• News and notices.  // Surgical Endoscopy;Jul2008, Vol. 22 Issue 7, p1741 

    The article presents developments related to the field of endoscopic surgery. The laparoscopic courses offered at Colchester General Hospital in England are presented. The Cuschieri Skills Centre in Scotland provides high quality skills training aimed at improving surgical competence and...

  • The Surgical Safety Checklist: Lessons Learned During Implementation. CALLAND, JAMES FORREST; TURRENTINE, FLORENCE E.; GUERLAIN, STEPHANIE; BOVBJERG, VIKTOR; POOLE, GARRETT R.; LEBEAU, KELSEY; PEUGH, JAMES; ADAMS, REID B. // American Surgeon;Sep2011, Vol. 77 Issue 9, p1131 

    Procedural checklists may be useful for increasing the reliability of safety-critical processes because of their potential capacity to improve teamwork, situation awareness, and error catching. To test the hypothesized utility and adaptability of checklists to surgical teams, we performed a...

  • Laparoscopic Baseline Ability Assessment by Virtual Reality. Madan, Atul K.; Frantzides, Constantine T.; Sasso, Lisa M. // Journal of Laparoendoscopic & Advanced Surgical Techniques;Feb2005, Vol. 15 Issue 1, p13 

    Background: Assessment of any surgical skill is time-consuming and difficult. Currently, there are no accepted metrics for most surgical skills, especially laparoscopic skills. Virtual reality has been utilized for laparoscopic training of surgical residents. Our hypothesis is that this...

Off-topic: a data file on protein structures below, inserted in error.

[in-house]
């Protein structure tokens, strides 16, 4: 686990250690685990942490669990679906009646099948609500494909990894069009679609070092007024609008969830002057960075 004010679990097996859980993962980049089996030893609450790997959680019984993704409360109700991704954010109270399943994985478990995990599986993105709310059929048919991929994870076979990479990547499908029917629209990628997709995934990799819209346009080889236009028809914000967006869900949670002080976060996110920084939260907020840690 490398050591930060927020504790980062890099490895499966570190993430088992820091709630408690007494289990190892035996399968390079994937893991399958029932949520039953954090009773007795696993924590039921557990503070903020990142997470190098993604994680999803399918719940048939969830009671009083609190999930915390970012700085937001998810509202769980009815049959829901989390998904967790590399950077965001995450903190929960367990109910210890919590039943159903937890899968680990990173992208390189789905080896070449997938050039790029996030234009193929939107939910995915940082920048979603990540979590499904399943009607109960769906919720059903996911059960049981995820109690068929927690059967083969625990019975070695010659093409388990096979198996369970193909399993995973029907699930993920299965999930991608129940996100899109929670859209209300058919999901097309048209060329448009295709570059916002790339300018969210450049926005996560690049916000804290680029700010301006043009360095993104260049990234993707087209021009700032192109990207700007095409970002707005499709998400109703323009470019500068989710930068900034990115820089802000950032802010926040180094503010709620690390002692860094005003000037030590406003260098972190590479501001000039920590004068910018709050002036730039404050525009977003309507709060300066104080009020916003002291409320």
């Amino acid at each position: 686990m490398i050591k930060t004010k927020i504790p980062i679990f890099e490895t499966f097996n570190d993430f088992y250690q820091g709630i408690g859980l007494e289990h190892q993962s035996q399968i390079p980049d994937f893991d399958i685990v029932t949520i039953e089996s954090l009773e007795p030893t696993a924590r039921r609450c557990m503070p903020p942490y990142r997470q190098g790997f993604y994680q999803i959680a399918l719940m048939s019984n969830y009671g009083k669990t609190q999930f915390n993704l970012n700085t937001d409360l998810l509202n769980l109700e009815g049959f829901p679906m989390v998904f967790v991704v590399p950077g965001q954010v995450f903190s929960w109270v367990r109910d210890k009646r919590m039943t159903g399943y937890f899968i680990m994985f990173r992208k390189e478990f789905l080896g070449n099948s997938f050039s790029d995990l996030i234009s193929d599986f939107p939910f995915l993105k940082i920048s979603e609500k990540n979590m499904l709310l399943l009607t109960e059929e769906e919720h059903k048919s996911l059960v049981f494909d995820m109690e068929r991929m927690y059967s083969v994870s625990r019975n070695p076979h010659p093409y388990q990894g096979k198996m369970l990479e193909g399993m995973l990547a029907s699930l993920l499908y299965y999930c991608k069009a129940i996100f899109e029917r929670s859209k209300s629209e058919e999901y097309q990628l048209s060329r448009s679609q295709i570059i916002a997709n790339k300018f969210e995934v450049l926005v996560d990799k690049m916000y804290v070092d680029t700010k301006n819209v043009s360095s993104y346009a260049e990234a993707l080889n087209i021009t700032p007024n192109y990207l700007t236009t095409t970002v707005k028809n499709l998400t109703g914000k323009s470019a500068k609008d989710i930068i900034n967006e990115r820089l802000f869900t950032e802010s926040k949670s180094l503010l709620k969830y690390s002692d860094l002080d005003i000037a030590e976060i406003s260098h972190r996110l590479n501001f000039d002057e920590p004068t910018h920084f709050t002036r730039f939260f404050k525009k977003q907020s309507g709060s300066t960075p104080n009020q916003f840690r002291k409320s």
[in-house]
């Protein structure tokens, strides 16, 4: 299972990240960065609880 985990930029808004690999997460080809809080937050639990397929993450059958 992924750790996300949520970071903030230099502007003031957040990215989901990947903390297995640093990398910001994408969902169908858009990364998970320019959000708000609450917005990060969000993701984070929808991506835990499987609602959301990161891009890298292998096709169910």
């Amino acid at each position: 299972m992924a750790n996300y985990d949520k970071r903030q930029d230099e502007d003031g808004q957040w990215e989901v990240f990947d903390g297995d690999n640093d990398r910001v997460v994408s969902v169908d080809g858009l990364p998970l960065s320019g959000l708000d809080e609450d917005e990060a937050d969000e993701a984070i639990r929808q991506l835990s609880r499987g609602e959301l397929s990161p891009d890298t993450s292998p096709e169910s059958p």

• A helping hand for urologic laparoscopy. Strup, Stephen E. // Contemporary Urology;Apr2006, Vol. 18 Issue 4, p43 

    Offers views regarding the future of hand-assisted laparoscopy in urology. Benefits of the surgical technique for urologic surgeons; Advantages in complex surgical procedures.

  • Can current technology be integrated to facilitate laparoscopic living donor hepatectomy? Lin, E.; Gonzalez, R.; Venkatesh, K. R.; Mattar, S. G.; Bowers, S. P.; Fugate, K. M.; Heffron, T. G.; Smith, C. D. // Surgical Endoscopy;May2003, Vol. 17 Issue 5, p750 

    Background: Living donor hepatectomy (LDH) is a technically demanding procedure that is an alternative for providing livers for transplantation. Unlike liver resections for other pathology, LDH requires preservation of the major vessels and biliary tree. This study was performed to determine if...

  • Determinants of plasma parathyroid hormone levels in young women. Paik, Julie M.; Curhan, Gary C.; Forman, John P.; Taylor, Eric N. // Calcified Tissue International;Sep2010, Vol. 87 Issue 3, p211 

    While the effects of calcium, phosphorus intake, and vitamin D on parathyroid hormone (PTH) have been well studied, less is known about other factors that impact PTH. Our goal was to delineate associations between demographic, dietary, and plasma factors and PTH. We conducted a cross-sectional...

  • Open-jaw technique in laparoscopic knot tying. Kawano, T.; Nishikage, T. // Surgical Endoscopy;Jan2008, Vol. 22 Issue 1, p269 

    The article offers technique in laparoscopic knot tying. The technique, which is called open-jaw method uses two grasping forceps for the tissue and a stitch needle. Knot tying was done by two forceps after the usual suture of the target tissues. When tying, it is necessary to open the jaws of...


Read the Article


Sorry, but this item is not currently available from your library.

Try another library?
Sign out of this library

Other Topics